Oftentimes, when leadership teams are workshopping their new product messaging and positioning, it’s done in a somewhat siloed fashion. For example, when developing their go-to-market strategy, a company’s leadership team typically goes over their business's strengths and weaknesses, selecting their key differentiators, without a great deal of exterior information on which to base these assumptions. The problem with this approach is because it’s done with internal team members of a company, there is going to be a natural bias attributed to a lack of external input in the decision-making process.
That’s why one of the most important things to do once a leadership team has completed the internal planning and created a GTM strategy is to put those positioning vectors and messaging copy to the test.
Here are a few exercises to help you either confirm your positioning is on the right track or find out that it might need a bit of reworking:
Keep a close eye on your competition
Conducting competitive research is one of the most foundational exercises when building out your product’s positioning and messaging. It’s important to know where you sit in comparison to your competitors in order to make you stand out instead of fading into the noise.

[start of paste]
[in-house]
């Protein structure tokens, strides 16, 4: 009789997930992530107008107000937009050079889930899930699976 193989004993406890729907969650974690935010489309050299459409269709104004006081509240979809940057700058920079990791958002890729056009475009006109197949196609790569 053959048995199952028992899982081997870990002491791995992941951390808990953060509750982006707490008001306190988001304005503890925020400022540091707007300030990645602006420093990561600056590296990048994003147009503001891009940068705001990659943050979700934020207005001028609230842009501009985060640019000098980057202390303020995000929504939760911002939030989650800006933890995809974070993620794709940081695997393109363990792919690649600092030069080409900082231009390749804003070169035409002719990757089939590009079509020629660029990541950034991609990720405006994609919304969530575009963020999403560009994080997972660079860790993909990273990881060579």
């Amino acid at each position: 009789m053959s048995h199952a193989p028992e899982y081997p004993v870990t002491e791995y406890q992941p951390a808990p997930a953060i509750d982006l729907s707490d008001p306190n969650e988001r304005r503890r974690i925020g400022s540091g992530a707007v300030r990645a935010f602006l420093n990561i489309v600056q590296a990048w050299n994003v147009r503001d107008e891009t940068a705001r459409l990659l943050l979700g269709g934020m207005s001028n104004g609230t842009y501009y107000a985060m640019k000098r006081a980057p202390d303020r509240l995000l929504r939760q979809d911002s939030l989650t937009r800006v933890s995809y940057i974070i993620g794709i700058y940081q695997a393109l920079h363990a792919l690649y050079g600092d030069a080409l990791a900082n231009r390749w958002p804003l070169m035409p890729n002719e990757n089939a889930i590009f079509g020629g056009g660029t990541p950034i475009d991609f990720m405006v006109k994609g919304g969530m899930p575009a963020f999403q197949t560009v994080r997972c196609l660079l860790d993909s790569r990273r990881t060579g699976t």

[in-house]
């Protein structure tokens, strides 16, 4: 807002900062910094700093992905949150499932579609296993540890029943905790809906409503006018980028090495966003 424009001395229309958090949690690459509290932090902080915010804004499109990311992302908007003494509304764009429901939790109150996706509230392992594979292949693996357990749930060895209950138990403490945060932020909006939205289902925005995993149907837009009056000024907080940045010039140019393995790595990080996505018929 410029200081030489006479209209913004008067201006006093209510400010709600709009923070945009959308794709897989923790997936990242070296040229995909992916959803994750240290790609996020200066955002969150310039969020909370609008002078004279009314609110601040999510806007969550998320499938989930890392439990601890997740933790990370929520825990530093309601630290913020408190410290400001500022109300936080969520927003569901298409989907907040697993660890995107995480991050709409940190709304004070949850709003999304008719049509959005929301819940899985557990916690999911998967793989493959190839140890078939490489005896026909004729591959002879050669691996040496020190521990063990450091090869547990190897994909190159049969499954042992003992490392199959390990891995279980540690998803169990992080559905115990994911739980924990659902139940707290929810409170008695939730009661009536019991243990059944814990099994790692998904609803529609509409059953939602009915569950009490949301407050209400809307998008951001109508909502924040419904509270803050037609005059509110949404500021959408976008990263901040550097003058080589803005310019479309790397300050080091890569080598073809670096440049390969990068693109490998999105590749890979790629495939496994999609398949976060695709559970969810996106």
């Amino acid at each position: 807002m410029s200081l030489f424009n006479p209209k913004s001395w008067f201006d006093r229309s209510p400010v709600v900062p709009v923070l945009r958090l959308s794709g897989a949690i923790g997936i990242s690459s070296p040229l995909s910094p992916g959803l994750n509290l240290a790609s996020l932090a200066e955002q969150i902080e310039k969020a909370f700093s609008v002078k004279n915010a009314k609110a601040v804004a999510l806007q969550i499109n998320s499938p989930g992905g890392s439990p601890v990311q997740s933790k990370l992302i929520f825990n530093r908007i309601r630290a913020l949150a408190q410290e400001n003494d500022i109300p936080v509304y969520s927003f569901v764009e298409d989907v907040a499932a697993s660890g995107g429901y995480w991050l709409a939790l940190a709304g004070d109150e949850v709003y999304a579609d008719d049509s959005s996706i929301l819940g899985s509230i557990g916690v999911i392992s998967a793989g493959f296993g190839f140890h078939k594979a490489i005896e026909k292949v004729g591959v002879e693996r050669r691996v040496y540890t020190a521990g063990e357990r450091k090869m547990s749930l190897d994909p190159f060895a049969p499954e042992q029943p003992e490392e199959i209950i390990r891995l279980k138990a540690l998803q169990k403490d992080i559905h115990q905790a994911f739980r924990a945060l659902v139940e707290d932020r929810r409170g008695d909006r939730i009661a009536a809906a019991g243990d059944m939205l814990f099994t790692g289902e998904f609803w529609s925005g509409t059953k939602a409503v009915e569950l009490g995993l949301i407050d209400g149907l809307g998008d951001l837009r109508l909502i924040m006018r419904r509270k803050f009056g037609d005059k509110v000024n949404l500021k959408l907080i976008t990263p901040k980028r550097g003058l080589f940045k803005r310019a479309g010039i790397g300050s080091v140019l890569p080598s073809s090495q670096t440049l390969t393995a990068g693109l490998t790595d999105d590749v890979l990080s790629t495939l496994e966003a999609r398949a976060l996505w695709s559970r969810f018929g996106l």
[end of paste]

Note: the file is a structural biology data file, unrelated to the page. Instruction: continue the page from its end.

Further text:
A few key areas to track in your competitive research are:
- Tag lines
- Mission statement
- Notable customers
- Social proof
- Review site ratings
Comparing your B2B SaaS product’s positioning and offerings side-by-side with your competition will help you view yourself as your audience does when doing their research. What you’ll likely notice when doing this exercise is that most of your competitors will be saying the same things in slightly different ways and essentially all sounding the same. Take this as an opportunity to take a risk, be bold, and stand out from the pack.